You are not permitted to download, save or email this image. Visit image gallery to purchase the image.
It has been a bumpy ride for Dunedin and Queenstown Orbus bus drivers.
A commitment to pay them the living wage of $22.10 an hour was made in July last year, following campaigns by Tramways Union and First Union.
In April this year, frustrated drivers attended an Otago Regional Council meeting, demanding to know where their pay rise was.
It resulted in what some bus drivers called a ‘‘hollow’’ victory in May, when the council committed to back-pay drivers to July last year, but still did not provide a date on when the increase or back pay might be made.
Yesterday, Dunedin Tramways Union secretary Philip Matthews said another two months on, bus drivers remained ‘‘frustrated’’ and ‘‘upset’’.
‘‘It has been over a year of fighting and protesting ... we are still waiting.’’
Meanwhile, council transport manager Garry Maloney said ‘‘significant’’ progress had been made on rolling out the living wage to drivers.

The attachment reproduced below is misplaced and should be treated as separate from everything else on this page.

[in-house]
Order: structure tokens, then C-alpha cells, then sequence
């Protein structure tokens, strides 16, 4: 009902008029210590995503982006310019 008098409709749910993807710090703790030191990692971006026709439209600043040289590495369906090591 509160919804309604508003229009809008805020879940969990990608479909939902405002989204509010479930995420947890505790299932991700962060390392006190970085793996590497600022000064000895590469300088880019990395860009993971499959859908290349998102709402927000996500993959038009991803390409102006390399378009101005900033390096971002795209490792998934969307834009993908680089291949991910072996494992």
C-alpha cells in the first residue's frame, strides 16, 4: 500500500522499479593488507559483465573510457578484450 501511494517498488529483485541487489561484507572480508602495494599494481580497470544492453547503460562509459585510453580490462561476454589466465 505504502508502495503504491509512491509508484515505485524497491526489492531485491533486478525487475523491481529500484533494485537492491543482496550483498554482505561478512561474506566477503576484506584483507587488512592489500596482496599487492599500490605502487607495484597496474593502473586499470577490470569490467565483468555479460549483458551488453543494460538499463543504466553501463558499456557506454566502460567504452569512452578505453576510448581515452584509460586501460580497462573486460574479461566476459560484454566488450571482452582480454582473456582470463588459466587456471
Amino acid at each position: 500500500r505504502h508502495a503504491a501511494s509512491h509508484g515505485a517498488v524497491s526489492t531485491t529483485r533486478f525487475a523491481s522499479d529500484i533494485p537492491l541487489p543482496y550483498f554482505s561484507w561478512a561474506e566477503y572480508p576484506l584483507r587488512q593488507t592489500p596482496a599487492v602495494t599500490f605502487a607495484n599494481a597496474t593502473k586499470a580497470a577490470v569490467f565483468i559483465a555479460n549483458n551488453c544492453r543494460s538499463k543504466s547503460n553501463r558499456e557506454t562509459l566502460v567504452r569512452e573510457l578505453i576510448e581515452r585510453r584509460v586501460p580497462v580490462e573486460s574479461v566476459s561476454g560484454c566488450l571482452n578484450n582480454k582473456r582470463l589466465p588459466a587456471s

Mr Matthews said drivers expected to wait some time for the back pay, but thought the hourly rate increase would have happened by now.
‘‘[The drivers] look up their pay slips and think, ‘It is still not here’ and they do get a bit upset.
‘‘Bus drivers deserve the increase - they sometimes get a hard time - it is not as easy as people think it is,’’ he said.
The living wage is voluntary. It is not the same as the minimum wage.
Mr Maloney yesterday could not provide a date as to when drivers would start receiving the increased wage, but said the council had been been working with operators to determine the cost of back-paying drivers to July.
‘‘There are a number of complexities involved, including departed staff, KiwiSaver, taxes, and accounting for various forms of leave, which has unfortunately made it a lengthy process.’’
Once the costs were audited and agreed, operators would be able to invoice the regional council at the new rates and pay drivers the increased wage, he said.